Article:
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  • I love this post. I’m still young, but I tend to live my daily life like I’m much older. Thank goodness I have a puppy and little sister to keep me playful, haha. I don’t think lacking playfulness is really about age or getting older. I think a lot of people at different stages in their lives tend to get set in their routine and don’t really make an effort to just enjoy life every day. I’m sure a lot of people will benefit from this list. 🙂

  • This is great!  I’m a firm believer in having a playful side.  I didn’t play much as a child, but I’ve made up for it as an adult. 😉
    I always kept toys, like a slinky or play doh on my desk.  It’s nice to have a moment of silliness in the day!
    b

  • LOVE this post! Thank you.

  • I want to play!

  • Guest

    Lovely post. Thank you. 

  • This is just what I needed to reinforce what I know in my heart. I love kids movies for example, but my daughter (36) thinks I need to move on to more adult ones. I think she’s too serious, she thinks I’m crazy. I’ll take crazy anyday. My granddaughter has taught me that there’s no such thing as having too much fun! 😀

  • Lovely thought and what made me smile is that I’ve been to Cong and know just the spot you mean.  It’s a lovely village with great people.  I was midway through a 300k bike ride when I reached there and it is a hauntingly beautiful place.  Some times those places have a way of making us feel like an intruder when you play you can’t be aware that you might not belong somewhere.  You just are.

  • Shannon Kaiser

    Thank you so much for sharing. I am inspired to make a play date today. Very timely messages. Cheers,
    Shannon

  • I enjoyed your post, Melissa. The image of you sitting down and building your fairy house rang so familiar to me. It might have been a knight’s castle, a dam of sticks across a rivulet…whatever. It’s the act of playing — and its inseparable connection with creativity — that opens you to possibility. Nice job!

  • Christyitamoto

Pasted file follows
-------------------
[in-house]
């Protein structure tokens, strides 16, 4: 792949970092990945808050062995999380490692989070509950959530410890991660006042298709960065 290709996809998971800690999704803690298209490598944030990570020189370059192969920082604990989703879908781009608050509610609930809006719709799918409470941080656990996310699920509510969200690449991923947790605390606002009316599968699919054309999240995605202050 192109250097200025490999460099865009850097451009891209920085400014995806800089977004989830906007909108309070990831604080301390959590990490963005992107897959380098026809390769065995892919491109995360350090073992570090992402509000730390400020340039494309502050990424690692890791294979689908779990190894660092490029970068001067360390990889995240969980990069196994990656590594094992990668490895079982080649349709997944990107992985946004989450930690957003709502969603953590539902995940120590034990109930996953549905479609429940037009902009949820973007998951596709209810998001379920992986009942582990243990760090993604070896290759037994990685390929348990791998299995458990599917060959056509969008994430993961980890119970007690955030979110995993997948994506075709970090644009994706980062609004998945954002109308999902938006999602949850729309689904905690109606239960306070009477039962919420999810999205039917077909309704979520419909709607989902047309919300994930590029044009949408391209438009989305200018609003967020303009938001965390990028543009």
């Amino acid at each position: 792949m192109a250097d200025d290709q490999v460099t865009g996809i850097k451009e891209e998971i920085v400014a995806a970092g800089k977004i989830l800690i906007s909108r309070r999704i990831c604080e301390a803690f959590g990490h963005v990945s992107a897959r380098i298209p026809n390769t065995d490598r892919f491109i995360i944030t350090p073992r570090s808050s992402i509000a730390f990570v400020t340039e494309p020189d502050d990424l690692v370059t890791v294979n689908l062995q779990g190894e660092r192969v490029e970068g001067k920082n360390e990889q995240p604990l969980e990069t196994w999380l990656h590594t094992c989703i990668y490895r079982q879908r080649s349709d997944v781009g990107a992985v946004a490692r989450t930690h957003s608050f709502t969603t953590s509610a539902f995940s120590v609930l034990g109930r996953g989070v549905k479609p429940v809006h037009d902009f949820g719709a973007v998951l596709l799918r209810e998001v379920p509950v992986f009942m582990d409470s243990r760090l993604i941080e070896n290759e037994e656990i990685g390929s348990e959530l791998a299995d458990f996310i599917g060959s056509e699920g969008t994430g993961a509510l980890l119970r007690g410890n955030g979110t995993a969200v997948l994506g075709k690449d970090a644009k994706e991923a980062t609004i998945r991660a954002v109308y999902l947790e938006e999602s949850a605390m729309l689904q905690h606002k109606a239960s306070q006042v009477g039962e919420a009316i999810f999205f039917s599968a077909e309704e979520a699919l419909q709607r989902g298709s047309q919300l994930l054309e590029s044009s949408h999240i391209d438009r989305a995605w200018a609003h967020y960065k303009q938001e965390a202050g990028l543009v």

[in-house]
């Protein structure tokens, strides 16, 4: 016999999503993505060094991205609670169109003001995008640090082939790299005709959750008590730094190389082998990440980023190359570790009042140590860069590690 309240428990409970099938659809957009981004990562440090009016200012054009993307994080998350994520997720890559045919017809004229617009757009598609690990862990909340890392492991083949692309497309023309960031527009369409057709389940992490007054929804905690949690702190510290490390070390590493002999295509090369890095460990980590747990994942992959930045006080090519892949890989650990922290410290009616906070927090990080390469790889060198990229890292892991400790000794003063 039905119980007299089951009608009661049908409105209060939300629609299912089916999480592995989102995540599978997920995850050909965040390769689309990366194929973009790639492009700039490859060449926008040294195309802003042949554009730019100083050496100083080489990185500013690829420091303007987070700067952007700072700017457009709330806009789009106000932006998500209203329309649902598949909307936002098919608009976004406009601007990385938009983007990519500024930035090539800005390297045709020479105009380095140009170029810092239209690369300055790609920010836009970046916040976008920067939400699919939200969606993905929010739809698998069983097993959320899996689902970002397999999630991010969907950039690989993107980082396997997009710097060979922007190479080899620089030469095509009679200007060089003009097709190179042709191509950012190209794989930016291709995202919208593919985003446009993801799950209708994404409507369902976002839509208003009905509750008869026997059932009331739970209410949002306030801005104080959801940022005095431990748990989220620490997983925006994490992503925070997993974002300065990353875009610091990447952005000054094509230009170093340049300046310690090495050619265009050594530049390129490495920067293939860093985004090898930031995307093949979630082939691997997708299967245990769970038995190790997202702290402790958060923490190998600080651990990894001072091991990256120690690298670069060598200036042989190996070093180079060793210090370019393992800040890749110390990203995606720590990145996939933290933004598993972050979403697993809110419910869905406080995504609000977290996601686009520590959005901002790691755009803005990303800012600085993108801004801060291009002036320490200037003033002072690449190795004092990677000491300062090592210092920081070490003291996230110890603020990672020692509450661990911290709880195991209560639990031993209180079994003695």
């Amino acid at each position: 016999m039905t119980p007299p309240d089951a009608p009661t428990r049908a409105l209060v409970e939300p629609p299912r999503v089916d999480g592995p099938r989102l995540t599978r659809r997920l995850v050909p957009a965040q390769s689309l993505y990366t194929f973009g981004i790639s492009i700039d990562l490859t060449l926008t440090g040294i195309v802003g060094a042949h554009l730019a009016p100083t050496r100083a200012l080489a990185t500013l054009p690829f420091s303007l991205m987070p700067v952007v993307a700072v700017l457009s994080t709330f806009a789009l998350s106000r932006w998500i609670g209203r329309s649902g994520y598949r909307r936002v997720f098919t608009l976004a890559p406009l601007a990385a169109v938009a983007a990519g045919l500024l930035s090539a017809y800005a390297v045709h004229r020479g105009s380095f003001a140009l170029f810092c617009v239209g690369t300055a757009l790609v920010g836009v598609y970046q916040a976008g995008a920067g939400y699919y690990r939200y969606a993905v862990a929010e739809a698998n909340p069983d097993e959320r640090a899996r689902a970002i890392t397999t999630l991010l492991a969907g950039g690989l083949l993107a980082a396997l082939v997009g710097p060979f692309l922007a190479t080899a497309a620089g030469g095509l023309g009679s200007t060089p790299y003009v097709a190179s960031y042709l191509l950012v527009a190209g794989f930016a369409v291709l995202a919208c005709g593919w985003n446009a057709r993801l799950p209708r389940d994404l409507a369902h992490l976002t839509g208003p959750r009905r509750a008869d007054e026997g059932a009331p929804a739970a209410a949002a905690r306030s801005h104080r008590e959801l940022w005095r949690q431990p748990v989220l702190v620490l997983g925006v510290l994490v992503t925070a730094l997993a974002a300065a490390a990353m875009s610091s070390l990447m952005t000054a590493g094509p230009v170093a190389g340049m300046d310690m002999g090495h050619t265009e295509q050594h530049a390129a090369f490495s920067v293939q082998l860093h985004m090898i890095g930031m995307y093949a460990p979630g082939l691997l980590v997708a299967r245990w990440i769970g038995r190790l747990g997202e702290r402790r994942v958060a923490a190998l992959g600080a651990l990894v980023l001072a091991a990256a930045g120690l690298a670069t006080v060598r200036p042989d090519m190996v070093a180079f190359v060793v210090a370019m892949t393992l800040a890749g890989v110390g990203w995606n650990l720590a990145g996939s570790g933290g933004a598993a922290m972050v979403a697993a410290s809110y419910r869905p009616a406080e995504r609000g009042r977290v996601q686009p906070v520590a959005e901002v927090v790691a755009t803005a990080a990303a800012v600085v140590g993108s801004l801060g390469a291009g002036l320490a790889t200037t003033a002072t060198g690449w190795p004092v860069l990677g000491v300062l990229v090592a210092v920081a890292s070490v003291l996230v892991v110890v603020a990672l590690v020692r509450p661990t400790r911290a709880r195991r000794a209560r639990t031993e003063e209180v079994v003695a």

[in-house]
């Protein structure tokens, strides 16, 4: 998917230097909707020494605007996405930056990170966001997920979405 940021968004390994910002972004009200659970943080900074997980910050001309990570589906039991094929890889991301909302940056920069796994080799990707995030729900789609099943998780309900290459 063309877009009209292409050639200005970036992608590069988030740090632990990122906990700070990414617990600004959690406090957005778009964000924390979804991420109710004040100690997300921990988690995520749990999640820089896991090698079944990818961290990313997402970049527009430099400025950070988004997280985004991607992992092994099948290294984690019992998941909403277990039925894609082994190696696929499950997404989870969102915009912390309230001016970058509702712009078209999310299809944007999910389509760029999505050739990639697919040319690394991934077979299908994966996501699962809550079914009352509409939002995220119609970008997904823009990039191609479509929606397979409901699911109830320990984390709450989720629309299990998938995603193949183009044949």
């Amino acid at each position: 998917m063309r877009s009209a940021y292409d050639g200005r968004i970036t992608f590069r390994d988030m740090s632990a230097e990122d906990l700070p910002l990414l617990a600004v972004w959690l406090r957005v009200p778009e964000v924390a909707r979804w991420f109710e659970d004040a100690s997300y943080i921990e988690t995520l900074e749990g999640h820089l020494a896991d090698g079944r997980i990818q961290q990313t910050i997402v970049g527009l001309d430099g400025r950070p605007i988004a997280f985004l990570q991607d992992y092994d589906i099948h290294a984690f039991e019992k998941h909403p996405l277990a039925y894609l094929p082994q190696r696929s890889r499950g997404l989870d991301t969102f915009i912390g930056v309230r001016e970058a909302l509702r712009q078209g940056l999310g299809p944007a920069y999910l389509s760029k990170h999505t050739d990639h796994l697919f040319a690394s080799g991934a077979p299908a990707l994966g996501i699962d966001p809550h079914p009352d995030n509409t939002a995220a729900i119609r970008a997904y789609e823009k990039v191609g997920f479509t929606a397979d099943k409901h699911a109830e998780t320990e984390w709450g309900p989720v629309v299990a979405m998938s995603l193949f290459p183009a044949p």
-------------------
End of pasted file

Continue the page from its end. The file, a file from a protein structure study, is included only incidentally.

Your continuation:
This is a great post because people do tend to lose their playfulness with all of life’s responsibilities. I will set time to play everyday even if all I can fit in is a tiny bit of fun. 😀

  • Pingback: How often do you play? | Reinventing Life at 64()

  • Kheisty

    I love to put on Salsa or World-beat music and dance in my living room while being ‘responsible’ and cleaning house.  It is an amazing spirit lifter!  How can anyone be down in the presence of Celia Cruz?!

  • Melissa Kirk

    Thanks! Yes, there is intense energy there. I had some very interesting experiences there.

  • Melissa Kirk

    Yes, young kids are a great reminder of how to stay young! Maybe you and your granddaughter can rope your daughter into playing together 🙂

  • Melissa Kirk

    I think silliness is absolutely crucial to an enjoyed life. If someone can’t be silly, I usually end up not having that much in common with them!

  • Melissa Kirk

    What’s that saying about it’s not age, but the state of mind? I sometimes wonder if some of us get more playful as we age because we care less what others think of us.

  • Melissa Kirk

    It’s easy! Luckily, I have a warped sense of humor, so I usually laugh a lot during any given day. And if not, there’s always my friend’s funny posts on facebook 🙂

  • Anonymous

    beautiful. let’s play.

  • Hello Melissa,
    A delightdul post that created vivid imagery in my mind of playing as a youngster. Yes it’s great to bring out the child when it’s most needed. Reframing our thoughts to “break the cycle” is a great way to go, in my humble opinion. Thank you for the delight.
    be good to yourself
    David

  • Bking

    Every once and a while I start skipping. Even in high heels. Also jumping rope in the driveway or drawing a hopscotch board with chalk is good.

  • I have also never grown up enough to stop playing. Which is why I enjoy hanging out with my nieces and nephew. They have such great imaginations and when I am with them I can totally let go of the “adult world” and feel relaxed and playful…and the George Bernard Shaw quote is one of my all time favorites.

  • Davine

    I love this post. My theme for August on my Medicine Wheel is “Playfullness” so I think I will definately be getting myself playing with a couple of your points. I am going to put a link to this post on my blog http://www.53buddhas.blogspot.com

  • My sister occasionally drops hints that I need to do things more “my age” (some of my hobbies and interests are definitely not typical of a 40-year-old).  I hear her, but I know I need to be true to myself.  It doesn’t hurt anyone, and I enjoy those things so I keep doing them!

    Good for you for listening to your heart too, Tee!

  • I loved #8 – I’ll try that on the drive in to work today!

  • RamiEskelin

    Adults really do need to break out the finger paint and just have fun… :]